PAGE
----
After Panasonic’s TX-55FZ802 received a five-star review, the spotlight now turns to its slightly more expensive sibling, the TX-55FZ952B.
What you get for an extra £200 is an integrated soundbar tuned by Technics, and two premium remote controls rather than a single, plastic clicker.
In terms of picture quality the two TVs share identical specification, which makes the FZ952 a very accomplished performer. Add an integrated sound solution that makes a big difference to sound quality, and the extra outlay over the FZ802 already seems like money well spent.
The FZ952 pretty much looks like the FZ802 standing on a soundbar - but the Technics-tuned speaker array is slimmer, more angular and generally sleeker than the description 'soundbar' might imply. 'Soundblade' might be a better way to describe it.
It integrates neatly into the pedestal stand, and is almost as wide as the screen itself. That gives the TV a large footprint, so you’ll need to ensure the furniture you place it on is wide enough.
When wall-mounted, the speaker section mounts flat against the wall underneath, making for a neater appearance.
Everything about the design speaks of subtlety and sophistication. The bezel is very thin and, other than a couple of small logos, the set is entirely black. In a darkened room, it all-but disappears.
Thanks to the OLED tech, the majority of the panel is super-thin. But the plastic protrusion housing the connections (and processing bits and pieces) means it’s not quite as skinny all over.
The TX-55FZ952B’s picture is more or less identical to that of the TX-55FZ802B, which means it’s absolutely lovely.
Last year’s Panasonic OLEDs were lacking in brightness, and so struggled to make the most of HDR content. That’s not the case here. Play Fantastic Beasts and Where to Find Them on 4K Blu-ray and there’s real punch to proceedings, with the magic effects leaping off the screen.
Combine this new-found brightness with OLED’s trademark pure blacks, and you’ve got exciting contrast levels. An LCD TV with a direct backlight will, of course, go brighter still - but for an OLED this is a dynamic image.
More after the break
Colours are superb too, blending vibrancy with realism - so you get a beautifully vivid reproduction of the creature zoo contained in Newt’s suitcase as well as supremely subtle, natural skin tones for all of the human characters.
This balance and consistency is the Panasonic’s greatest strength. It’s an exciting performer, but it’s also effortlessly controlled and never gives the impression it’s delivering anything other than what was intended. Nothing stands out or draws the eye in a negative way.
Having said that, LG’s 2018 OLEDs (C8 upwards), with which this Panasonic shares its panel, generally take things a bit further. It adds a touch of extra brightness, vibrancy and sharpness to the already-tasty recipe.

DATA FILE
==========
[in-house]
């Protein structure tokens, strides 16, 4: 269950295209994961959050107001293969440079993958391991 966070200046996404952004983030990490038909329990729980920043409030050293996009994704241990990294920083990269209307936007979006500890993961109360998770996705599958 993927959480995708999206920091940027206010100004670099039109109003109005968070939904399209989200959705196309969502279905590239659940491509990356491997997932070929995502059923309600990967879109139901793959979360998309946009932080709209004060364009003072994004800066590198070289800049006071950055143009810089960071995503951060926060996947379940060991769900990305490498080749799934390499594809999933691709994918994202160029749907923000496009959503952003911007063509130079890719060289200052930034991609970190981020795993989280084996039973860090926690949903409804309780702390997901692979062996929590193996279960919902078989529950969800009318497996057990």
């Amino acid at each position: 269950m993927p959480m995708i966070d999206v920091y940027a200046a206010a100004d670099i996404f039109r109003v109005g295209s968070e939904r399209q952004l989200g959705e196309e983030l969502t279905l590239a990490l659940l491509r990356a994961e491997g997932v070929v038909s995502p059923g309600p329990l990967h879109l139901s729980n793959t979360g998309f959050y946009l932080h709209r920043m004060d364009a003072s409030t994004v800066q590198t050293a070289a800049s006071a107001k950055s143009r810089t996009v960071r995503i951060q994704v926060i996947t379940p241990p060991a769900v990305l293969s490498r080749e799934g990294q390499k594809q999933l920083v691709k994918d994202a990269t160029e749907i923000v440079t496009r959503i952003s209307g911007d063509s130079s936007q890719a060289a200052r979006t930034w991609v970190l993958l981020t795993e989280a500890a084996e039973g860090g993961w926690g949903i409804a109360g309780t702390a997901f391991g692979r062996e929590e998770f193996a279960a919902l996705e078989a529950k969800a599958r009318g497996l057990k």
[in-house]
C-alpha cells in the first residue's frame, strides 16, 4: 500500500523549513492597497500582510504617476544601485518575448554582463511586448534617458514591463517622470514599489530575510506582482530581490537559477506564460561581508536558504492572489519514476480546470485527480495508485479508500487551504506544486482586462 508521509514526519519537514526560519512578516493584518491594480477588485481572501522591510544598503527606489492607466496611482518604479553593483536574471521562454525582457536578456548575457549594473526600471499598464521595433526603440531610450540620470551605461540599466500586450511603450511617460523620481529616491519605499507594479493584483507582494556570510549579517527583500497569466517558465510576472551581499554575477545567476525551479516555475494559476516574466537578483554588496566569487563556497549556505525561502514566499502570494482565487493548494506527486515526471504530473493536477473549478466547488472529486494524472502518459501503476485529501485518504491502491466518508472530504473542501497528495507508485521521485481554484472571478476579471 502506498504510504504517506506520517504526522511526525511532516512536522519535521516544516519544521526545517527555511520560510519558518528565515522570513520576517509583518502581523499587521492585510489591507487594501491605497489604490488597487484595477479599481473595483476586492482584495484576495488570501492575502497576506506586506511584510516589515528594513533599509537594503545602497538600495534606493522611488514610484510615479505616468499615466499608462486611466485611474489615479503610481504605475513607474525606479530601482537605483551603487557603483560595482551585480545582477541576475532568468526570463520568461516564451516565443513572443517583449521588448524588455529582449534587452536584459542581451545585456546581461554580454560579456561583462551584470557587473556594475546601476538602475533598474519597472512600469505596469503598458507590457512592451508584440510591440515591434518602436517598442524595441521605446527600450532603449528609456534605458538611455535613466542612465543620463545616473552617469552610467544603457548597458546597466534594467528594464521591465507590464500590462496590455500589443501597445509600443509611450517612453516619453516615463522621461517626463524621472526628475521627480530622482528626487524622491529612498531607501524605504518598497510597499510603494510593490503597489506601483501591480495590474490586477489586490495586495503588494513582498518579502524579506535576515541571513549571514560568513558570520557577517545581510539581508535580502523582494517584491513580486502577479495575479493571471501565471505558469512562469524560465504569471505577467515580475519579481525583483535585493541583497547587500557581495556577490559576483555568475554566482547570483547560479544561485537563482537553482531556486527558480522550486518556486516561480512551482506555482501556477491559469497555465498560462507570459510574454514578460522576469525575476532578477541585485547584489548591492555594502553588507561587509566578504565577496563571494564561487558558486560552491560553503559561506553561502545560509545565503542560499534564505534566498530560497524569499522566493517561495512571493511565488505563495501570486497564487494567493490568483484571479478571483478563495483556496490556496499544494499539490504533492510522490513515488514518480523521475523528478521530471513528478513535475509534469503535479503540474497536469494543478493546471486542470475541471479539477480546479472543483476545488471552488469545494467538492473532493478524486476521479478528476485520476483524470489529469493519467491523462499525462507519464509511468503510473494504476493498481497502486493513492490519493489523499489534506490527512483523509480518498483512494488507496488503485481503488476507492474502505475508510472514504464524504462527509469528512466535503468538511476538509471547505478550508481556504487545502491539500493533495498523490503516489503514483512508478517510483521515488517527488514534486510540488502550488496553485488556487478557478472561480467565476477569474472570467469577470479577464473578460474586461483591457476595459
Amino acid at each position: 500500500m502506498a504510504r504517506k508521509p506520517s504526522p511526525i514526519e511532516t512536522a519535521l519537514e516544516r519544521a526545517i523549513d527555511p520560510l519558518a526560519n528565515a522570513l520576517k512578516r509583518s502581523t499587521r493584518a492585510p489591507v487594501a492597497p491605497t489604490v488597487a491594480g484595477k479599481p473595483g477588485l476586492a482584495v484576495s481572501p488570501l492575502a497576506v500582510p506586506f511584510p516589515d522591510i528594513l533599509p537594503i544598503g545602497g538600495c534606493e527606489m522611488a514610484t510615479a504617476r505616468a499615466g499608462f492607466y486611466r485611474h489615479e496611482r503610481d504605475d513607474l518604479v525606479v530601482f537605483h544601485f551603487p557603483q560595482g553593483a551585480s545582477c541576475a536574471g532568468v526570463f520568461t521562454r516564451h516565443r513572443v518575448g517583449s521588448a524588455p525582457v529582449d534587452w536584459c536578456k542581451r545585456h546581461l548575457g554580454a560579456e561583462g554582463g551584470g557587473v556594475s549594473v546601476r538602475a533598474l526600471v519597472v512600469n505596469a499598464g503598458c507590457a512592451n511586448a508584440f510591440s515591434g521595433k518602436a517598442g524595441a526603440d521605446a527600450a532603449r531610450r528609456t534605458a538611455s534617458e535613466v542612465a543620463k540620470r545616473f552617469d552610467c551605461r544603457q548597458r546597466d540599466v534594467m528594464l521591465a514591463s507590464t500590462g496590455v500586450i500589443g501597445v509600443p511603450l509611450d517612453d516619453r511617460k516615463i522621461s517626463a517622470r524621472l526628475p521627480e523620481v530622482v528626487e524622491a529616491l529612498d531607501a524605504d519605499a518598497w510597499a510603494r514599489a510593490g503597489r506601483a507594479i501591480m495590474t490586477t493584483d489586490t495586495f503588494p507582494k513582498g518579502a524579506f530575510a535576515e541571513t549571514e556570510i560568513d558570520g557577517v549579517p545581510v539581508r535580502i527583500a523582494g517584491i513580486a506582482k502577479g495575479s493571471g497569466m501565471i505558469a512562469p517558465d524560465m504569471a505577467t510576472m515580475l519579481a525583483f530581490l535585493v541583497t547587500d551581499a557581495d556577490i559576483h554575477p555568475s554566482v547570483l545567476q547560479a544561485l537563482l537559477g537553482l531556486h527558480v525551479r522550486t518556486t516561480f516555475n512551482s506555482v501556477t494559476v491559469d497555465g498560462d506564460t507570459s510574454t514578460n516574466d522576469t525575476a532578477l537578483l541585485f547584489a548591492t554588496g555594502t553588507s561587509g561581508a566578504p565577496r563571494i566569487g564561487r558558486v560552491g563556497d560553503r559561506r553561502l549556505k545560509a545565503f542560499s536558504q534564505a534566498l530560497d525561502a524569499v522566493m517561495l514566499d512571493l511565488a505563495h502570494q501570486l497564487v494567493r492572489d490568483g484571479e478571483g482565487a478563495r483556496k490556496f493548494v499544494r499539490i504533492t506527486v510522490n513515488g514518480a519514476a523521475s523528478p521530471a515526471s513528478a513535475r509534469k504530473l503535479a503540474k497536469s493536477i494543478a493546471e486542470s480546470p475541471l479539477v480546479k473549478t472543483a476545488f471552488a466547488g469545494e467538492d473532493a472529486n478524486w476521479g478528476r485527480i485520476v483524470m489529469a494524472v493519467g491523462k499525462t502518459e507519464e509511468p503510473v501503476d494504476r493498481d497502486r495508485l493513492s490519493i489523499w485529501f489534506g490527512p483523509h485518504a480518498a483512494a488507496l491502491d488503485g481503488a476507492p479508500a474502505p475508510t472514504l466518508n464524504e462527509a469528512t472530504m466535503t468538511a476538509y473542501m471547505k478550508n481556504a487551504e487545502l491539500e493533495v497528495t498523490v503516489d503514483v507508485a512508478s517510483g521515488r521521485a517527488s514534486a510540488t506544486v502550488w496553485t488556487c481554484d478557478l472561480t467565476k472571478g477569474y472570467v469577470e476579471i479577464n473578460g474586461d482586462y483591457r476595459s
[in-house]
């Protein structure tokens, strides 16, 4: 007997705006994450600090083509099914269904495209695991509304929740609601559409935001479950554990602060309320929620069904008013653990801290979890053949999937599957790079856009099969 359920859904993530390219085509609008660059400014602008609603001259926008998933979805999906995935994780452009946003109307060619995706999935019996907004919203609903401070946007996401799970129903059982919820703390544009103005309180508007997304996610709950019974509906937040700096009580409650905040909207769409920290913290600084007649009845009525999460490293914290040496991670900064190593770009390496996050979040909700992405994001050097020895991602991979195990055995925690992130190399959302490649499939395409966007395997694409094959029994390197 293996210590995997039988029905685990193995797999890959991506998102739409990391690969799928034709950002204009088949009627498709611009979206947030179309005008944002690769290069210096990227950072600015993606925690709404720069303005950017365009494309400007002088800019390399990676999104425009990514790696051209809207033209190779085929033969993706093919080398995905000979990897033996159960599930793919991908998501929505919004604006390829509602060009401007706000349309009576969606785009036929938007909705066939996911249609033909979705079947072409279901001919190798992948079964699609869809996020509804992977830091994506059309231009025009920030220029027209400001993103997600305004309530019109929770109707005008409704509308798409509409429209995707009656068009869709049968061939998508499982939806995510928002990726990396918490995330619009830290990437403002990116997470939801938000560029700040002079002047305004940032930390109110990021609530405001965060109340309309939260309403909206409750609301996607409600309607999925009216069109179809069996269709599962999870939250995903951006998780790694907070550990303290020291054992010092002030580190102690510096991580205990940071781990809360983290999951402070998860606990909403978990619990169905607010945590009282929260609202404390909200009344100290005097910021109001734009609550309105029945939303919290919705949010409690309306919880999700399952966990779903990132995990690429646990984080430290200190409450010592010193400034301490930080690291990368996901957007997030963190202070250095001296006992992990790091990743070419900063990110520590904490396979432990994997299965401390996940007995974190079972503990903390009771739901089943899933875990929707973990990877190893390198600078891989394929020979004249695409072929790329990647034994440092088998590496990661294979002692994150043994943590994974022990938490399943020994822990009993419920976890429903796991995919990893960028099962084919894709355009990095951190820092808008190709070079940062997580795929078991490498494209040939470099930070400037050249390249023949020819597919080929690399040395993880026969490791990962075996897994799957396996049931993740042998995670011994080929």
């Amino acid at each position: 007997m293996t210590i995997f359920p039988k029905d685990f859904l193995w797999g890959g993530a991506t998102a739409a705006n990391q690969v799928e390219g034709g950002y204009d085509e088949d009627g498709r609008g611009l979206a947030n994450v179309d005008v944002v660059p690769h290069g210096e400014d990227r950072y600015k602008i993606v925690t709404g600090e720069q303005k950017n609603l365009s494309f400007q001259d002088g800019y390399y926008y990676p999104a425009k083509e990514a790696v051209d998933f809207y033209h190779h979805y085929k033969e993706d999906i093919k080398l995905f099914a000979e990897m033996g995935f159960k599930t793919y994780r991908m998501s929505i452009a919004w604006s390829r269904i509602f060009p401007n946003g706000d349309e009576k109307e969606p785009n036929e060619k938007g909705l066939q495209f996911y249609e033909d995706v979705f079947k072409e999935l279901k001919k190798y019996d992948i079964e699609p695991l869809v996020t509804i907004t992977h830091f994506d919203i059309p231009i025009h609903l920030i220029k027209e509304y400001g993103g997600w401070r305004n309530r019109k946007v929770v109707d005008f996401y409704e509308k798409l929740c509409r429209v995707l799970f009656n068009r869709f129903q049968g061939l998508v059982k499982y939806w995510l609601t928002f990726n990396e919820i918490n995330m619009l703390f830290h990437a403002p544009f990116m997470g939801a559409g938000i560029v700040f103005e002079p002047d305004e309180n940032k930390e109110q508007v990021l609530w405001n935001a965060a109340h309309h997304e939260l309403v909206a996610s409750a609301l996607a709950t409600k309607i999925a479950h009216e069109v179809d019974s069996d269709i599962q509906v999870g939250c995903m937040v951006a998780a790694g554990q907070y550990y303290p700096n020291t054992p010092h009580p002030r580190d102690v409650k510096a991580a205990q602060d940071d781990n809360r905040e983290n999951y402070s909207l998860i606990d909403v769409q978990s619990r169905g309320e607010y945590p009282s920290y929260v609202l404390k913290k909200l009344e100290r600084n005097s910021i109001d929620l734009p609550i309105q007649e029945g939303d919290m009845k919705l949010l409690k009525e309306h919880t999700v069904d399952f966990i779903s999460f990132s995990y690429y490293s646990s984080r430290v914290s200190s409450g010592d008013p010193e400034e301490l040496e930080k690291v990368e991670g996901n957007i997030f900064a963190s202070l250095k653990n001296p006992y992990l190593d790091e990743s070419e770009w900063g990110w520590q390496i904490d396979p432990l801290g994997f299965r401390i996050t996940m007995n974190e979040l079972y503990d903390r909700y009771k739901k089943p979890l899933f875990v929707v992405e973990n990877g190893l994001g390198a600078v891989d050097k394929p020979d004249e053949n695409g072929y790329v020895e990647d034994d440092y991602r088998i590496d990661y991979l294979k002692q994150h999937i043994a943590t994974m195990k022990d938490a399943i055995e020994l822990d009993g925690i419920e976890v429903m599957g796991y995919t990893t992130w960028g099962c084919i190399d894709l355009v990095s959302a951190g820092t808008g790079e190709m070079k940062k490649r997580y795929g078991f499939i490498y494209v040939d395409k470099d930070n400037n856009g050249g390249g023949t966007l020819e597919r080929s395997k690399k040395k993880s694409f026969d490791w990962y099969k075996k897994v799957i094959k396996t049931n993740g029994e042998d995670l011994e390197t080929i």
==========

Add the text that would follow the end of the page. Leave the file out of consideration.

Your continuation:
The extra sharpness is the biggest deal, as it results in a more three-dimensional image. Next to the LG OLED55C8PLA (£2500), the FZ952’s picture is just a little flat.
Panasonic has done a good job with its motion processing, though, arguably overtaking LG in that regard. Set the 'Intelligent Frame Creation' to 'Minimum' and you’ll get a bit of sharpening and smoothing with none of the dreaded ‘soap opera’ effect.
The FZ952 is also an accomplished upscaler of 1080p, and even standard-definition, content - while deft colour-handling ensuring the lower-quality images have punch to them yet remain realistic.
The success here is also down to the clarity and cleanliness with which this TV reproduces the lower-resolution inputs. It makes watching standard-def content, in particular, far less of a chore than it might otherwise be.
But the FZ952’s real point of differentiation is its soundbar. Tuned by Panasonic’s sister brand, Technics, we had high hopes for the neatly integrated array and are pleased to discover this is one of the best integrated TV sound solutions we've heard.
It’s a punchy, weighty, dynamic and detailed listen, and it’s far more able to do justice to an action scene than the vast majority of TVs. It also balances directness and spaciousness well, so it’s engaging and also atmospheric.
There are better soundbars, of course – the Dali Kubik, for example. But for an integrated solution, particularly one commanding a premium of just £200, it’s very good indeed.
We think anyone spending over £2000 on a TV should also budget for a separate sound solution. But if you’re determined to use an integrated speaker, this is as good as it currently available to you.
After a disappointing 2017, the FZ952 and its sibling the FZ802 prove Panasonic is back and mixing it with the best.
This is a consummate performer, one that’s natural and consistent across the board while also adding the punch and dynamism missing from last year's Panasonics. And what’s more, the FZ952 boasts one of the best integrated sound solutions currently available.
That it commands just a £200 premium over the FZ802 makes it something of a no-brainer – the Technics-tuned speaker system sounds more expensive than that. Just make sure you audition the LG C8 before parting with your cash.
See all our Panasonic reviews